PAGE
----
п‚— The language proficiency level, the context, the task and
the materials, and the type of grouping and role
distribution need to be planned for optimal benefit of
the peer groupings.
9/23/2014
Classroom Setup and Bilingualism
п‚— Teachers are the engineers of the environment and they
could direct the class in positive or negative ways.
 Teachers respond to children’s needs by alternating
between teaching and attending to children’s ideas, thus
allowing space for children to develop.
п‚— In safe and enriched literacy environments, bilingual
children construct simultaneous worlds and develop
their identities by switching between home
culture/language and surrounding English environment.
9/23/2014
Schools and the Family Context
п‚— Having two languages at home should be balanced so
the home identity and culture are preserved.
п‚— Teachers should encourage parents to read to
children.
п‚— Parents who are not fluent in English need help to
successfully communicate with English teachers.
п‚— Older siblings can act as mediators between the
teacher and the younger sibling.
9/23/2014
Implications for Preservice Training
п‚— The preservice training needs to be meaningful.
п‚— Teachers should receive courses about literacy,
biliteracy, and effective communication with bilingual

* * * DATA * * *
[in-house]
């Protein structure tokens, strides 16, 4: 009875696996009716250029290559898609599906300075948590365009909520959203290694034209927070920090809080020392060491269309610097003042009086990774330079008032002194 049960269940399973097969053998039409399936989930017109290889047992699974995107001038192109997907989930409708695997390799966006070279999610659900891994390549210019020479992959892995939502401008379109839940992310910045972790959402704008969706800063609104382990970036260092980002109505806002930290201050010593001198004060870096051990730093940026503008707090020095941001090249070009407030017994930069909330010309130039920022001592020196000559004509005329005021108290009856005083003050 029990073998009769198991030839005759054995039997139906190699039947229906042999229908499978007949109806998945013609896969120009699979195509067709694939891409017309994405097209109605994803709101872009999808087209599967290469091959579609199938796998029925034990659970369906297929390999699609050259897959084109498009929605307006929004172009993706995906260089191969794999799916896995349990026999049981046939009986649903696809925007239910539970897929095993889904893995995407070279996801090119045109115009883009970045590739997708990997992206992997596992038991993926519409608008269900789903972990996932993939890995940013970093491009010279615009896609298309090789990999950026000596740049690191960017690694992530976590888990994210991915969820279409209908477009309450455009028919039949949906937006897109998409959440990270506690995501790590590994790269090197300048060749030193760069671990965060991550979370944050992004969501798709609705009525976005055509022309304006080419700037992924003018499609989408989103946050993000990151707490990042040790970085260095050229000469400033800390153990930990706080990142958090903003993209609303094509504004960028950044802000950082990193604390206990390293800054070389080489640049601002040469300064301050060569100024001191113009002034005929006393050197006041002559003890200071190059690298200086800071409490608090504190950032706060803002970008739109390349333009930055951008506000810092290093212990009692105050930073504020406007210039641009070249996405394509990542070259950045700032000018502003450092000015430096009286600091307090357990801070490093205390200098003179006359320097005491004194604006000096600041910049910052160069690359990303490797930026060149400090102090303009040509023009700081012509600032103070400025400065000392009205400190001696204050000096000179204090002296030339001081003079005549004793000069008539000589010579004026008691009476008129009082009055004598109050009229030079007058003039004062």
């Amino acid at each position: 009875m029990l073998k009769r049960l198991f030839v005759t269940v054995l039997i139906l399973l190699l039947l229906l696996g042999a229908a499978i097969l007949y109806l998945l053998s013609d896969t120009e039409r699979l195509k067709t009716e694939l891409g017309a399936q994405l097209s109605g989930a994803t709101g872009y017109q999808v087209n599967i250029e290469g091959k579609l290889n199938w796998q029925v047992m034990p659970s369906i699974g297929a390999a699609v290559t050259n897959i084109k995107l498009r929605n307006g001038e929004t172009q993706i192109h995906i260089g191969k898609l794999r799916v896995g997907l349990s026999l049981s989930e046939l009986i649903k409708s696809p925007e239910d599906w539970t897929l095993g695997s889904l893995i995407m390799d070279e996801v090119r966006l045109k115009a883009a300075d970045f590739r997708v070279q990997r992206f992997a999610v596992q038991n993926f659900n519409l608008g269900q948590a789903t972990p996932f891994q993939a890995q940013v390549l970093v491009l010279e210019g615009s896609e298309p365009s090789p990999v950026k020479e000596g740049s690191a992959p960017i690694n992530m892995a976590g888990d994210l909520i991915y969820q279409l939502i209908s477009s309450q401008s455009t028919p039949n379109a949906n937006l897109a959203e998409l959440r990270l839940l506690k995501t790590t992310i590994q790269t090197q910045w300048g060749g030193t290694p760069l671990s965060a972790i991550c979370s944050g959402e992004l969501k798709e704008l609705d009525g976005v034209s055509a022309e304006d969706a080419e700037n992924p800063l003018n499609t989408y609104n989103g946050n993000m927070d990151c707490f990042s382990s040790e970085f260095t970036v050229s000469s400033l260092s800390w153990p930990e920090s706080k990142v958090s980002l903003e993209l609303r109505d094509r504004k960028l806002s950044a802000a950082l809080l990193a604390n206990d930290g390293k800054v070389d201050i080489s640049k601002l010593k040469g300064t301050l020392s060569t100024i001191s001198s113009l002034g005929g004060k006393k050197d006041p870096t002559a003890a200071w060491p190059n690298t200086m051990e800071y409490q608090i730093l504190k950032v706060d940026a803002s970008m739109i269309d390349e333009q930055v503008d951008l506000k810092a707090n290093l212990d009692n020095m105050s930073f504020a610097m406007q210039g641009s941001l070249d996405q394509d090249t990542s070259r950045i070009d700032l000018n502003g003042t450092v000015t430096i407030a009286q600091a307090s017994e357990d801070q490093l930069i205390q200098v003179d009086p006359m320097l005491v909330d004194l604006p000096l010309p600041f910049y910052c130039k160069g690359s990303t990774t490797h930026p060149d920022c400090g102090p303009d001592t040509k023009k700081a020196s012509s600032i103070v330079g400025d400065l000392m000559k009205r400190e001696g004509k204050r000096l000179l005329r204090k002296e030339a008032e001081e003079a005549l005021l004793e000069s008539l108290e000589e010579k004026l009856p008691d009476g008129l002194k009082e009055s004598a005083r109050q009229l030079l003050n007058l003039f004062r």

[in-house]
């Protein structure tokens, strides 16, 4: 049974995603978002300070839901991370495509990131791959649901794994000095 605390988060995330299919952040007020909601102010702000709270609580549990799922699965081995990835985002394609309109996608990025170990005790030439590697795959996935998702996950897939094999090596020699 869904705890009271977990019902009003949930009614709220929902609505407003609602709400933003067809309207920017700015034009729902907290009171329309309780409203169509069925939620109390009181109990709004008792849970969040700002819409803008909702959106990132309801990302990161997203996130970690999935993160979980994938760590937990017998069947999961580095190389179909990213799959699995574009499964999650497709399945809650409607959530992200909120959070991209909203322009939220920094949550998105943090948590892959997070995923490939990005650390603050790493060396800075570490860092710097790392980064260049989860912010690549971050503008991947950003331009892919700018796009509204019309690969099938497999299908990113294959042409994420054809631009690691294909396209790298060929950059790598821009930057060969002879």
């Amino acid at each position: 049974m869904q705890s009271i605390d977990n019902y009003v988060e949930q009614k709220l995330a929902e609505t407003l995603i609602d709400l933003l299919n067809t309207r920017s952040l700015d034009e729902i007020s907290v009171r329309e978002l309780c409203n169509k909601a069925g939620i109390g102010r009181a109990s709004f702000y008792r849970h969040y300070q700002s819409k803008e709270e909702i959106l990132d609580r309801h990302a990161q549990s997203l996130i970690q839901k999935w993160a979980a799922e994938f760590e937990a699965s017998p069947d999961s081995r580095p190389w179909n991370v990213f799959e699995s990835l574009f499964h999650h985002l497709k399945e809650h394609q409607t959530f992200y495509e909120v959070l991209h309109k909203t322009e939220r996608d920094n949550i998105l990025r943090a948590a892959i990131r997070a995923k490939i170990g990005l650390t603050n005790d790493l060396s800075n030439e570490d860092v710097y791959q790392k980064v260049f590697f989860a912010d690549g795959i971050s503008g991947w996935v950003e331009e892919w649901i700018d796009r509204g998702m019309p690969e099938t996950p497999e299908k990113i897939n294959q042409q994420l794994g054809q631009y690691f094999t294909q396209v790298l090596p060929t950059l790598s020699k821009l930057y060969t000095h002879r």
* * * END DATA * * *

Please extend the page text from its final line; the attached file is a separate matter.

children .
п‚— Preservice teachers need to explore their attitude on
dealing with children of varied abilities and to receive
training on providing activities for heterogeneous
groups.
9/23/2014
Implications for Inservice Training
п‚— The successful bilingual teacher knows about the
child’s level in the first language, proves useful to
the child, and acts as mediator with the parents.
п‚— A native speaker of English would be ideal.
However, a fluent non-native English speaker
could do well with proper training.
п‚— It is crucial that L1 and L2 teachers plan their
lessons and activities together so the child gets
the utmost benefit from the program.
9/23/2014
Implications for Curriculum
Development -1
п‚— Teachers should teach English through themes.
п‚— Forty percent of the time would be conducted in
L1 and 40 % in L2. The rest or 20 % should be
allocated for unstructured activities.
п‚— An option during free play for computer assisted
instruction (CAI) should be included.
п‚— Whole language approach needs to be blended
with phonic programs.
п‚— Oral games including phonological instruction
should be included in an engaging manner.
9/23/2014
Implications for Curriculum
Development-2
п‚— Songs and movement should be emphasized but
not drills.
п‚— The teacher should integrate oral and written
approach to develop oral language.
п‚— Parents and older siblings need to be involved.
п‚— The content should be culturally and
linguistically relevant.
п‚— The activities should appeal to children with
different abilities and intelligences.
9/23/2014
Conclusion
п‚— The objective of this paper was not to emphasize
learning English while losing the home language.
The target was for children to achieve balanced
bilingualism with mastery in both languages.
п‚— Children would succeed with the contribution of
parents, older siblings, role models, peers,
teachers, schools, and school policies.
п‚— At the heart of it all, lies a child excited to learn, a
qualified teacher, a supportive parent, and an
encouraging environment that embraces
multiculturalism/multilingualism.
9/23/2014